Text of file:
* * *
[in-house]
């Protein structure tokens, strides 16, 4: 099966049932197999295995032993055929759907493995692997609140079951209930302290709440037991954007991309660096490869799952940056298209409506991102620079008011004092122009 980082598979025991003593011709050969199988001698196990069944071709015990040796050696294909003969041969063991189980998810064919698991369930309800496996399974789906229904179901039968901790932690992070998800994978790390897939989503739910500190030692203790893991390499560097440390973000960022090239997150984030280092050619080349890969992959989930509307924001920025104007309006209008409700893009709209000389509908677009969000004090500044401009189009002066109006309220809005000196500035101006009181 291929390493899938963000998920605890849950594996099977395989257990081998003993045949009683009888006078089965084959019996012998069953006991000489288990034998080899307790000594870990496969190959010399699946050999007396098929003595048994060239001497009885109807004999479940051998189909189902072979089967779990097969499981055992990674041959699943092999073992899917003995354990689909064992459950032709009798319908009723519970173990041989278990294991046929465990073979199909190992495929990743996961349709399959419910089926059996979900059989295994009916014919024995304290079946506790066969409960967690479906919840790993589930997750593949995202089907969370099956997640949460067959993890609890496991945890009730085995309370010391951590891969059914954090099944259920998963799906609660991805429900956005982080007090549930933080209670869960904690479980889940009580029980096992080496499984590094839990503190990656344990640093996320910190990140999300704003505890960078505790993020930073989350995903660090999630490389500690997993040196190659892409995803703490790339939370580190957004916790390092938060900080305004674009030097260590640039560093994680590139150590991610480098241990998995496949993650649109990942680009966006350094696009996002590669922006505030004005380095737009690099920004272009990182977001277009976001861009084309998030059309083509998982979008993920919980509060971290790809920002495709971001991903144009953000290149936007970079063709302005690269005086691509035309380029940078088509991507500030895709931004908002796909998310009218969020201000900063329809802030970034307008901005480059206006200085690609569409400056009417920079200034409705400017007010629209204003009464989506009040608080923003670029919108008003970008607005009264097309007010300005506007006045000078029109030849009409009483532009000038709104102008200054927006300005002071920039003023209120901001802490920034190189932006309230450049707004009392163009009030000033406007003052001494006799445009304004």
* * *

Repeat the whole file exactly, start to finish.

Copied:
[in-house]
């Protein structure tokens, strides 16, 4: 099966049932197999295995032993055929759907493995692997609140079951209930302290709440037991954007991309660096490869799952940056298209409506991102620079008011004092122009 980082598979025991003593011709050969199988001698196990069944071709015990040796050696294909003969041969063991189980998810064919698991369930309800496996399974789906229904179901039968901790932690992070998800994978790390897939989503739910500190030692203790893991390499560097440390973000960022090239997150984030280092050619080349890969992959989930509307924001920025104007309006209008409700893009709209000389509908677009969000004090500044401009189009002066109006309220809005000196500035101006009181 291929390493899938963000998920605890849950594996099977395989257990081998003993045949009683009888006078089965084959019996012998069953006991000489288990034998080899307790000594870990496969190959010399699946050999007396098929003595048994060239001497009885109807004999479940051998189909189902072979089967779990097969499981055992990674041959699943092999073992899917003995354990689909064992459950032709009798319908009723519970173990041989278990294991046929465990073979199909190992495929990743996961349709399959419910089926059996979900059989295994009916014919024995304290079946506790066969409960967690479906919840790993589930997750593949995202089907969370099956997640949460067959993890609890496991945890009730085995309370010391951590891969059914954090099944259920998963799906609660991805429900956005982080007090549930933080209670869960904690479980889940009580029980096992080496499984590094839990503190990656344990640093996320910190990140999300704003505890960078505790993020930073989350995903660090999630490389500690997993040196190659892409995803703490790339939370580190957004916790390092938060900080305004674009030097260590640039560093994680590139150590991610480098241990998995496949993650649109990942680009966006350094696009996002590669922006505030004005380095737009690099920004272009990182977001277009976001861009084309998030059309083509998982979008993920919980509060971290790809920002495709971001991903144009953000290149936007970079063709302005690269005086691509035309380029940078088509991507500030895709931004908002796909998310009218969020201000900063329809802030970034307008901005480059206006200085690609569409400056009417920079200034409705400017007010629209204003009464989506009040608080923003670029919108008003970008607005009264097309007010300005506007006045000078029109030849009409009483532009000038709104102008200054927006300005002071920039003023209120901001802490920034190189932006309230450049707004009392163009009030000033406007003052001494006799445009304004």